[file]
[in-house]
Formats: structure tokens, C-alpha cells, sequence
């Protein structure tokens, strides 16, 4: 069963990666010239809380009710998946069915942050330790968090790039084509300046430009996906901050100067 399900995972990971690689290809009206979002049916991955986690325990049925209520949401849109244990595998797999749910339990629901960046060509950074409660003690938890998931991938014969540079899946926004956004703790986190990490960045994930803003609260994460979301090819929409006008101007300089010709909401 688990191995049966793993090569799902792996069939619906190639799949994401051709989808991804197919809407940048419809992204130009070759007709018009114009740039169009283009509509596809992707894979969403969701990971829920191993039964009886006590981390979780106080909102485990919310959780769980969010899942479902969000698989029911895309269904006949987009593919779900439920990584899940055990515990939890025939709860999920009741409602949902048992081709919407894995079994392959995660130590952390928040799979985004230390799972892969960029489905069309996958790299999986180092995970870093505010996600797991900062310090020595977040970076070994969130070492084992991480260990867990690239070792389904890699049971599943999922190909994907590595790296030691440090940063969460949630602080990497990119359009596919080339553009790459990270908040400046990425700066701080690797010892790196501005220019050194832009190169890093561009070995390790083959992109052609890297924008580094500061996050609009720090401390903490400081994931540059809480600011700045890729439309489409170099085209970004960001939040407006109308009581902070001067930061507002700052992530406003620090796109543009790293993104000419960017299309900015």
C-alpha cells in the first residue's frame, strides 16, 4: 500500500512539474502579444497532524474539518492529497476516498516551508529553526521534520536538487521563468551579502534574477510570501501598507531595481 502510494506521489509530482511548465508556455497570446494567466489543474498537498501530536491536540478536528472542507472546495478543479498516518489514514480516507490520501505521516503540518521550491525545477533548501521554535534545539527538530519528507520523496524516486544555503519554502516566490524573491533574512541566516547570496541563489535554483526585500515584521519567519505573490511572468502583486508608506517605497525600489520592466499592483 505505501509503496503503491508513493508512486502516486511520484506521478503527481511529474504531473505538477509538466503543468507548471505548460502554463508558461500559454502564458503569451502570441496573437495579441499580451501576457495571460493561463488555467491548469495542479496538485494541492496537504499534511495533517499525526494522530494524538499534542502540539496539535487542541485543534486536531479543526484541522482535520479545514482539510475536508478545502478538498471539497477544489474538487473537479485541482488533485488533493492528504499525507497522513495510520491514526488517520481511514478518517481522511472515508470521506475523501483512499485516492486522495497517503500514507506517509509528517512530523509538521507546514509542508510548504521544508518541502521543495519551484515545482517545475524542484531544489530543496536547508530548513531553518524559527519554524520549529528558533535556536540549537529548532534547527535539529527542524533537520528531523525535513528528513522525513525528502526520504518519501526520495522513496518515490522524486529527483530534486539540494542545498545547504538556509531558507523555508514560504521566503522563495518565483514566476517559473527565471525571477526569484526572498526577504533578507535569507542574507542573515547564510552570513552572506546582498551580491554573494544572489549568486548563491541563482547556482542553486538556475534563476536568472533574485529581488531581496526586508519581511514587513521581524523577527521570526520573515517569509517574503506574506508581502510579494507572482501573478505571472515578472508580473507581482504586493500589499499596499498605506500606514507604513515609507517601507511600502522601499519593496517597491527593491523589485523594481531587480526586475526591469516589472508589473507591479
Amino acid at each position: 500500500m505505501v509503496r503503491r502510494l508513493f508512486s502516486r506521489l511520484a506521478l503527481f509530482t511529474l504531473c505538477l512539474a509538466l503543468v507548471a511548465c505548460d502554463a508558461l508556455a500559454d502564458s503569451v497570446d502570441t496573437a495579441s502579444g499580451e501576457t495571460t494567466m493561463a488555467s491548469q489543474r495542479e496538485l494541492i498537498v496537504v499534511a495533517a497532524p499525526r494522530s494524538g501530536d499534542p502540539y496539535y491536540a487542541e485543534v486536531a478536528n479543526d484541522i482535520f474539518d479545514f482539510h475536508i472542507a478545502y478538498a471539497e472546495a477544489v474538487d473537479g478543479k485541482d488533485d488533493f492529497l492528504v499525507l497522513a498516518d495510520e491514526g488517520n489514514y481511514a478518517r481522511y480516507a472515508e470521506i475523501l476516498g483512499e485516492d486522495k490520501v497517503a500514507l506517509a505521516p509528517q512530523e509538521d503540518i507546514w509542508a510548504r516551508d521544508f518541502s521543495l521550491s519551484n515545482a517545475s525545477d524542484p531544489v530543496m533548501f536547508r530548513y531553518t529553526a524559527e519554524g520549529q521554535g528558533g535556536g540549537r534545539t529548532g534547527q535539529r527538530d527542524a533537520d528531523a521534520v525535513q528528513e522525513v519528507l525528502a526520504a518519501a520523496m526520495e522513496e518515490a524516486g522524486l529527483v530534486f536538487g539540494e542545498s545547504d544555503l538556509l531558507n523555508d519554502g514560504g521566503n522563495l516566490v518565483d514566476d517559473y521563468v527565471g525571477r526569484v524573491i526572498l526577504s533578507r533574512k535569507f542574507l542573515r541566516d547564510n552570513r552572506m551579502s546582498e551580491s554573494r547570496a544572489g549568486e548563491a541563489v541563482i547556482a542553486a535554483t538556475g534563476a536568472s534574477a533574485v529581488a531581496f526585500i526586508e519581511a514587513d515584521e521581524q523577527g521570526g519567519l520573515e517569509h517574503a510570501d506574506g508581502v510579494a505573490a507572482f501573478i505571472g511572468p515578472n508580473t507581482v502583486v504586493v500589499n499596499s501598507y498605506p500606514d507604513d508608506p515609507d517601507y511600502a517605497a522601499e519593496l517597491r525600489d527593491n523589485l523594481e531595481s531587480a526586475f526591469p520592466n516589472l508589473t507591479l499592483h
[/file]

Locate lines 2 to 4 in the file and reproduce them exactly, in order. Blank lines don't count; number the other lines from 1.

Formats: structure tokens, C-alpha cells, sequence
């Protein structure tokens, strides 16, 4: 069963990666010239809380009710998946069915942050330790968090790039084509300046430009996906901050100067 399900995972990971690689290809009206979002049916991955986690325990049925209520949401849109244990595998797999749910339990629901960046060509950074409660003690938890998931991938014969540079899946926004956004703790986190990490960045994930803003609260994460979301090819929409006008101007300089010709909401 688990191995049966793993090569799902792996069939619906190639799949994401051709989808991804197919809407940048419809992204130009070759007709018009114009740039169009283009509509596809992707894979969403969701990971829920191993039964009886006590981390979780106080909102485990919310959780769980969010899942479902969000698989029911895309269904006949987009593919779900439920990584899940055990515990939890025939709860999920009741409602949902048992081709919407894995079994392959995660130590952390928040799979985004230390799972892969960029489905069309996958790299999986180092995970870093505010996600797991900062310090020595977040970076070994969130070492084992991480260990867990690239070792389904890699049971599943999922190909994907590595790296030691440090940063969460949630602080990497990119359009596919080339553009790459990270908040400046990425700066701080690797010892790196501005220019050194832009190169890093561009070995390790083959992109052609890297924008580094500061996050609009720090401390903490400081994931540059809480600011700045890729439309489409170099085209970004960001939040407006109308009581902070001067930061507002700052992530406003620090796109543009790293993104000419960017299309900015």
C-alpha cells in the first residue's frame, strides 16, 4: 500500500512539474502579444497532524474539518492529497476516498516551508529553526521534520536538487521563468551579502534574477510570501501598507531595481 502510494506521489509530482511548465508556455497570446494567466489543474498537498501530536491536540478536528472542507472546495478543479498516518489514514480516507490520501505521516503540518521550491525545477533548501521554535534545539527538530519528507520523496524516486544555503519554502516566490524573491533574512541566516547570496541563489535554483526585500515584521519567519505573490511572468502583486508608506517605497525600489520592466499592483 505505501509503496503503491508513493508512486502516486511520484506521478503527481511529474504531473505538477509538466503543468507548471505548460502554463508558461500559454502564458503569451502570441496573437495579441499580451501576457495571460493561463488555467491548469495542479496538485494541492496537504499534511495533517499525526494522530494524538499534542502540539496539535487542541485543534486536531479543526484541522482535520479545514482539510475536508478545502478538498471539497477544489474538487473537479485541482488533485488533493492528504499525507497522513495510520491514526488517520481511514478518517481522511472515508470521506475523501483512499485516492486522495497517503500514507506517509509528517512530523509538521507546514509542508510548504521544508518541502521543495519551484515545482517545475524542484531544489530543496536547508530548513531553518524559527519554524520549529528558533535556536540549537529548532534547527535539529527542524533537520528531523525535513528528513522525513525528502526520504518519501526520495522513496518515490522524486529527483530534486539540494542545498545547504538556509531558507523555508514560504521566503522563495518565483514566476517559473527565471525571477526569484526572498526577504533578507535569507542574507542573515547564510552570513552572506546582498551580491554573494544572489549568486548563491541563482547556482542553486538556475534563476536568472533574485529581488531581496526586508519581511514587513521581524523577527521570526520573515517569509517574503506574506508581502510579494507572482501573478505571472515578472508580473507581482504586493500589499499596499498605506500606514507604513515609507517601507511600502522601499519593496517597491527593491523589485523594481531587480526586475526591469516589472508589473507591479